As for the first question, he faced the deadly challenge of accepting that he was not in control, and all he could do was do his best and let God do the rest, which is not an easy thing for us humans to accept.
Within a day, he saw someone die for lack of blood, heard the screams of badly burned men, and his phone call home went to voicemail.

He found himself angry with God, but also found solace in others at a church service in the tents, where he was politely but firmly recruited to be minister of music because he knew how to play the guitar.

His emotions ran the gamut of extremes. He did not control the events around him.

“I felt sculpted, sculpted,” he wrote. “Pieces of who I thought I was and how I thought about my life were being chipped away. I wondered what would be left after The Sculptor was finished.

Warren has the ability to write in detail, and he is also able to step back and look at his experiences. He wrote detailed emails home, capturing the details. His emails were so informative and captivating that they were distributed to tens, then hundreds and thousands of people across the United States, as readers shared them with friends and family.

He also writes about his uplifting experiences in Iraq, including helping a 13-year-old Iraqi girl who suffered from seizures. The family had no place to turn but the United States, and Warren was there.

Her emails led to a regular blog, which turned into her first book. By then, tens of thousands of people knew about Warren. His desire to communicate turned into Dr. Lee Warren’s podcast, which is now heard weekly in over 70 countries.

Back home

After five hair-raising, trying and introspective months in Iraq, Warren returned to the United States, where he continued to practice neurosurgery in calmer environments.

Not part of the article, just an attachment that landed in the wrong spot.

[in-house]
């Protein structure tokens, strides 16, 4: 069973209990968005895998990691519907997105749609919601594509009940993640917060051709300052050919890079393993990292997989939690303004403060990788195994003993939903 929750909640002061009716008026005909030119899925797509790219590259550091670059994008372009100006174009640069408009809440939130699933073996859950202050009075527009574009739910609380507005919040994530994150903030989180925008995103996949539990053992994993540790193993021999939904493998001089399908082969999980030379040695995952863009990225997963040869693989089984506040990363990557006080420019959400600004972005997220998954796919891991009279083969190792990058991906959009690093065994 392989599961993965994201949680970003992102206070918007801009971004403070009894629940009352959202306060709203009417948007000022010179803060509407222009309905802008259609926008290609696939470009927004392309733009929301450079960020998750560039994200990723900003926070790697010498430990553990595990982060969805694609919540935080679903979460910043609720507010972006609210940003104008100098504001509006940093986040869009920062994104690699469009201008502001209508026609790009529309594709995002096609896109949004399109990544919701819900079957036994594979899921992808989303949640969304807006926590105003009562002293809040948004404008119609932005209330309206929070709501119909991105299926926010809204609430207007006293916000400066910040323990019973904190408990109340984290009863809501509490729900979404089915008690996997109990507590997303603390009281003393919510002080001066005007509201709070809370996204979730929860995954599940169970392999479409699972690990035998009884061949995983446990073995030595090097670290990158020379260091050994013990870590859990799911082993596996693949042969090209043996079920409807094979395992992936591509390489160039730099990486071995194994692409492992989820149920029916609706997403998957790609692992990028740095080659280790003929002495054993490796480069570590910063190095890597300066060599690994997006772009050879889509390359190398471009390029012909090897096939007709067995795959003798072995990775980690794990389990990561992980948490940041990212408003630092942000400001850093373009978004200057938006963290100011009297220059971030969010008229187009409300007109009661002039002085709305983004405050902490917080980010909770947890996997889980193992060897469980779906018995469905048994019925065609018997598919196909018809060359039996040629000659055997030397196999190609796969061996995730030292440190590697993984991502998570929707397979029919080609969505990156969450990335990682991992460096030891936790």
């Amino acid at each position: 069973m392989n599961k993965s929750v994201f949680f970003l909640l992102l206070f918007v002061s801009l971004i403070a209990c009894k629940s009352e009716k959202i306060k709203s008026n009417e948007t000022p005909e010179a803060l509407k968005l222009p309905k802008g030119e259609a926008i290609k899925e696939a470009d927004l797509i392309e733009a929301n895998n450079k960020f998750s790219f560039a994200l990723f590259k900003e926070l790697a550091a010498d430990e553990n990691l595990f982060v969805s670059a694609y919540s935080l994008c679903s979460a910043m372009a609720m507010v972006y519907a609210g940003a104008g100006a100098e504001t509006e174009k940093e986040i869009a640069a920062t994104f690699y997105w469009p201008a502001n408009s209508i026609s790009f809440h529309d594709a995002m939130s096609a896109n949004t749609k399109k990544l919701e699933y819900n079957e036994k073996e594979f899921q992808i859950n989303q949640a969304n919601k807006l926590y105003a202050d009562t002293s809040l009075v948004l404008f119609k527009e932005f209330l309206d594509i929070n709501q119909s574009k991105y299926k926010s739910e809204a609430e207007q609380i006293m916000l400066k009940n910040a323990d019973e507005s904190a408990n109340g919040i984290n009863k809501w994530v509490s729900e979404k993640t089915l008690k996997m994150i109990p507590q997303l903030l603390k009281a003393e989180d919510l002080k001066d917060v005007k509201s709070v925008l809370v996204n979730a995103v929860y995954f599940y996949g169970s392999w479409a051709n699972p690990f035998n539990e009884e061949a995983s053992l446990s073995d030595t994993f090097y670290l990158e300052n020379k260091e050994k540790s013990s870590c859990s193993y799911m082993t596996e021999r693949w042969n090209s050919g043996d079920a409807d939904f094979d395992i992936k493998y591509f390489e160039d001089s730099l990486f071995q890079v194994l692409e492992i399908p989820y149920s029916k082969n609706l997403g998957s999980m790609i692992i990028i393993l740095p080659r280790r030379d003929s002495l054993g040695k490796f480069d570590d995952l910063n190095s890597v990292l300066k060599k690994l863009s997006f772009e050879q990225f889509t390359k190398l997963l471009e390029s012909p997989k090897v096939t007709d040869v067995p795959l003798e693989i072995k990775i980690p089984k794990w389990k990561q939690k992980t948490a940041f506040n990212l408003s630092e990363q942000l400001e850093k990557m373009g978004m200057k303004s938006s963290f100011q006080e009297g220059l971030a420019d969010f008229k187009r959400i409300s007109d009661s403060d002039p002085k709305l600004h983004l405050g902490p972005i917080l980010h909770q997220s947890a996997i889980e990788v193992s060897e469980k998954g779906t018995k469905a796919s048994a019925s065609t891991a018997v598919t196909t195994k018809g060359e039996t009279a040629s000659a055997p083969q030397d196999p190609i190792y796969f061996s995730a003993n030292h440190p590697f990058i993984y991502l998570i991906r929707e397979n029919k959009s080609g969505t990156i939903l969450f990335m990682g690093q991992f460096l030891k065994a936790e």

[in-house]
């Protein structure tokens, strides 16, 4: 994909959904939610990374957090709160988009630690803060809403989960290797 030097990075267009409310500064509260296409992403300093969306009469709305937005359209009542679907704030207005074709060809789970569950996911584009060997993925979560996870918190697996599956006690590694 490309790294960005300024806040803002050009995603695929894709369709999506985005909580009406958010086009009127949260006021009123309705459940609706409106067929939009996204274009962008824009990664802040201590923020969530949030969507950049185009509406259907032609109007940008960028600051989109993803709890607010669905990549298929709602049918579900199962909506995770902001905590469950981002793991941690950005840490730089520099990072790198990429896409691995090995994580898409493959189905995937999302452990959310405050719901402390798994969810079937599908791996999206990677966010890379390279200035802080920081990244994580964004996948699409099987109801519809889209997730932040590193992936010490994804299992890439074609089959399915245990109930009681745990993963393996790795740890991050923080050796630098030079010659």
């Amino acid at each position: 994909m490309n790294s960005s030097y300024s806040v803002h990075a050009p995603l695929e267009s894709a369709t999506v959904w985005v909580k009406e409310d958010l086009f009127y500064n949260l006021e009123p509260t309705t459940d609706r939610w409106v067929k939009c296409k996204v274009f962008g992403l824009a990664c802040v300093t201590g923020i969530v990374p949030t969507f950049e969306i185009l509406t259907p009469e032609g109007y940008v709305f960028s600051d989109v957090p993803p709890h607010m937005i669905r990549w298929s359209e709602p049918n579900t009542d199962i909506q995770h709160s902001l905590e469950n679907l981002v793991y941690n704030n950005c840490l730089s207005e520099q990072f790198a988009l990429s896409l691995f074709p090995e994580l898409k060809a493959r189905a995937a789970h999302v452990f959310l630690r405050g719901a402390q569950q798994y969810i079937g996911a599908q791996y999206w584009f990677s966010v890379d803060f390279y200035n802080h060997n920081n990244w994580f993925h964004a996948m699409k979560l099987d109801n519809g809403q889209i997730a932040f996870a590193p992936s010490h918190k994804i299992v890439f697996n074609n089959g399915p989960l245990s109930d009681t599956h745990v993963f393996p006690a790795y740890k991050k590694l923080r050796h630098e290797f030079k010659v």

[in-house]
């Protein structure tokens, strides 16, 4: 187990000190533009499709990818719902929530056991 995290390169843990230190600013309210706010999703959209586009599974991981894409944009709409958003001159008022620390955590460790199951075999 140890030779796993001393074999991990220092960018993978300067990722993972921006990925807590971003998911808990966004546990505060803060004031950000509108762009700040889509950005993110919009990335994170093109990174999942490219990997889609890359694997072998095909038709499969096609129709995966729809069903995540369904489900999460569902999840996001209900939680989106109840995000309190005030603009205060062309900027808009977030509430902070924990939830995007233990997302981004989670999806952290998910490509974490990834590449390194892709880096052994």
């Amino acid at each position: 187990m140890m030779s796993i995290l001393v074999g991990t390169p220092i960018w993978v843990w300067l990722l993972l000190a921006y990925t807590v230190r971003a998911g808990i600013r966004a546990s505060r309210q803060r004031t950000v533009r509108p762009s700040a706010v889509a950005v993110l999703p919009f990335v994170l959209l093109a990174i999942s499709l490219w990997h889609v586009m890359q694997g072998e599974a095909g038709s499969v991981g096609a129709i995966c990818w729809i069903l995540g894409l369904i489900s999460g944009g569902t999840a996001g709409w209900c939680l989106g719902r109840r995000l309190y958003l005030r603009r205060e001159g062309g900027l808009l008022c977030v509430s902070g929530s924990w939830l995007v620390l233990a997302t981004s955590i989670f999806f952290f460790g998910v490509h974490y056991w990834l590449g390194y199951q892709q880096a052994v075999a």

His second book, I saw the end of you, was released around the time it moved to North Platte. It was around this time in his life when conditions were more comfortable but dilemmas persisted. On the one hand, he had his faith in God and in the eternal life of the spirit, and on the other hand, his extensive knowledge of medicine made him fully aware of the limits of the human brain.

Sometimes knowledge can be too much for mere mortals, but we crave it, and our human spirit cries out for ways to make emotional sense of cold, hard facts.

In both books, he openly and emotionally describes the challenges he faces. The book is for people who want to see their faith awakened.

“Would you like to hear the thoughts of a brilliant surgeon?” If you answered yes, you are holding the right book. Enjoy,” Lucado wrote on the back cover.

Not only did Warren and his wife Lisa move to North Platte, but they also brought about 10 people with him – the core of his surgical team and staff.

Warren loves North Platte and plans to make it his permanent home. He feels “blessed to have this opportunity”, he told the Newsletter.

His desire to stay here speaks to the inherent appeal of North Platte, the growth of Great Plains Health, and the resources coming to west-central Nebraska.

This is good news for patients and good news for anyone who wants to share a journey of faith and learn more about this talented, down-to-earth, open and honest neurosurgeon. Much of his life is an open book or two, and continues through three.

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This report was first published in the January 26 print edition of the Bulletin.